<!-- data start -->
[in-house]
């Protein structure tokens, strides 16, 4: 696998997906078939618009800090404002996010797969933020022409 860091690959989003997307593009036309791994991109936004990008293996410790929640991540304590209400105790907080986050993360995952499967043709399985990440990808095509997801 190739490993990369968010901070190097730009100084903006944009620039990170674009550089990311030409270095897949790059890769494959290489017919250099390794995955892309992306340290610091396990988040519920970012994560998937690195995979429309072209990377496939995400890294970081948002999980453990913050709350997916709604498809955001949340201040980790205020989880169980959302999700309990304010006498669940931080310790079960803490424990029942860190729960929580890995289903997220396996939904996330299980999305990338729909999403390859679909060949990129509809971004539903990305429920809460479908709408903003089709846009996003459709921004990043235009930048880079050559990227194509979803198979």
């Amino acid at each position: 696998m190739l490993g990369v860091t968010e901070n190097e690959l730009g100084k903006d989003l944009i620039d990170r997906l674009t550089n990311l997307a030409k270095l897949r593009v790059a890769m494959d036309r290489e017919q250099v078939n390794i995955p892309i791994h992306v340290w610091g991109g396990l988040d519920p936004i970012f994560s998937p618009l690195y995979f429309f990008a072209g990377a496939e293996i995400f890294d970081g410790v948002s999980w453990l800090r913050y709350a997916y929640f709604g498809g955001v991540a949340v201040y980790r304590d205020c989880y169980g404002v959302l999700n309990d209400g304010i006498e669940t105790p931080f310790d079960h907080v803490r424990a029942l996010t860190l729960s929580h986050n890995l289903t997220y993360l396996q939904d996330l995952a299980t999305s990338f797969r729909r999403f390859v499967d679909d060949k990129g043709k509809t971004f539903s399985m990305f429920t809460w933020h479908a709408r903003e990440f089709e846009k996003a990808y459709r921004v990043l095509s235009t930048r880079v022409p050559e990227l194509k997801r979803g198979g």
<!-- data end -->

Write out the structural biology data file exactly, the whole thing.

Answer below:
[in-house]
């Protein structure tokens, strides 16, 4: 696998997906078939618009800090404002996010797969933020022409 860091690959989003997307593009036309791994991109936004990008293996410790929640991540304590209400105790907080986050993360995952499967043709399985990440990808095509997801 190739490993990369968010901070190097730009100084903006944009620039990170674009550089990311030409270095897949790059890769494959290489017919250099390794995955892309992306340290610091396990988040519920970012994560998937690195995979429309072209990377496939995400890294970081948002999980453990913050709350997916709604498809955001949340201040980790205020989880169980959302999700309990304010006498669940931080310790079960803490424990029942860190729960929580890995289903997220396996939904996330299980999305990338729909999403390859679909060949990129509809971004539903990305429920809460479908709408903003089709846009996003459709921004990043235009930048880079050559990227194509979803198979």
């Amino acid at each position: 696998m190739l490993g990369v860091t968010e901070n190097e690959l730009g100084k903006d989003l944009i620039d990170r997906l674009t550089n990311l997307a030409k270095l897949r593009v790059a890769m494959d036309r290489e017919q250099v078939n390794i995955p892309i791994h992306v340290w610091g991109g396990l988040d519920p936004i970012f994560s998937p618009l690195y995979f429309f990008a072209g990377a496939e293996i995400f890294d970081g410790v948002s999980w453990l800090r913050y709350a997916y929640f709604g498809g955001v991540a949340v201040y980790r304590d205020c989880y169980g404002v959302l999700n309990d209400g304010i006498e669940t105790p931080f310790d079960h907080v803490r424990a029942l996010t860190l729960s929580h986050n890995l289903t997220y993360l396996q939904d996330l995952a299980t999305s990338f797969r729909r999403f390859v499967d679909d060949k990129g043709k509809t971004f539903s399985m990305f429920t809460w933020h479908a709408r903003e990440f089709e846009k996003a990808y459709r921004v990043l095509s235009t930048r880079v022409p050559e990227l194509k997801r979803g198979g």